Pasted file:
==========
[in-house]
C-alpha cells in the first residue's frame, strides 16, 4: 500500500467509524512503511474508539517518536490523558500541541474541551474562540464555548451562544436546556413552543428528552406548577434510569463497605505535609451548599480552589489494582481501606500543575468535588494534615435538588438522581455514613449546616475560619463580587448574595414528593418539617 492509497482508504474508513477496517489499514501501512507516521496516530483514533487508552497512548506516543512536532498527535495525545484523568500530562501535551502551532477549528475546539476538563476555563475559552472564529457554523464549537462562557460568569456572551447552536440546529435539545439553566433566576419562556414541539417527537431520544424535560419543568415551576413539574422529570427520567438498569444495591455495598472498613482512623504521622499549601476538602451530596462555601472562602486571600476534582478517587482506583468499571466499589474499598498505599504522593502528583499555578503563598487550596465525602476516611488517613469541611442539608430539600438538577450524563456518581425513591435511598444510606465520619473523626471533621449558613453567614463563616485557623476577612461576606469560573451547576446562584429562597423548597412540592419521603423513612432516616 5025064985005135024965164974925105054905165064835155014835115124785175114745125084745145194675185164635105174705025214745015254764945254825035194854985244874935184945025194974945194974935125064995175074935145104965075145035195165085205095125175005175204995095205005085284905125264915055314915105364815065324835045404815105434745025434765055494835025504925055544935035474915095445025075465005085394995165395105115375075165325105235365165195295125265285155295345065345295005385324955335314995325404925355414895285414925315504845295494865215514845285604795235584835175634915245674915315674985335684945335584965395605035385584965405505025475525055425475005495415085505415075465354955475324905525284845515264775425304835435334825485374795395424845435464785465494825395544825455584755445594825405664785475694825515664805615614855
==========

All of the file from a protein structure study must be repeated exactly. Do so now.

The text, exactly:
[in-house]
C-alpha cells in the first residue's frame, strides 16, 4: 500500500467509524512503511474508539517518536490523558500541541474541551474562540464555548451562544436546556413552543428528552406548577434510569463497605505535609451548599480552589489494582481501606500543575468535588494534615435538588438522581455514613449546616475560619463580587448574595414528593418539617 492509497482508504474508513477496517489499514501501512507516521496516530483514533487508552497512548506516543512536532498527535495525545484523568500530562501535551502551532477549528475546539476538563476555563475559552472564529457554523464549537462562557460568569456572551447552536440546529435539545439553566433566576419562556414541539417527537431520544424535560419543568415551576413539574422529570427520567438498569444495591455495598472498613482512623504521622499549601476538602451530596462555601472562602486571600476534582478517587482506583468499571466499589474499598498505599504522593502528583499555578503563598487550596465525602476516611488517613469541611442539608430539600438538577450524563456518581425513591435511598444510606465520619473523626471533621449558613453567614463563616485557623476577612461576606469560573451547576446562584429562597423548597412540592419521603423513612432516616 5025064985005135024965164974925105054905165064835155014835115124785175114745125084745145194675185164635105174705025214745015254764945254825035194854985244874935184945025194974945194974935125064995175074935145104965075145035195165085205095125175005175204995095205005085284905125264915055314915105364815065324835045404815105434745025434765055494835025504925055544935035474915095445025075465005085394995165395105115375075165325105235365165195295125265285155295345065345295005385324955335314995325404925355414895285414925315504845295494865215514845285604795235584835175634915245674915315674985335684945335584965395605035385584965405505025475525055425475005495415085505415075465354955475324905525284845515264775425304835435334825485374795395424845435464785465494825395544825455584755445594825405664785475694825515664805615614855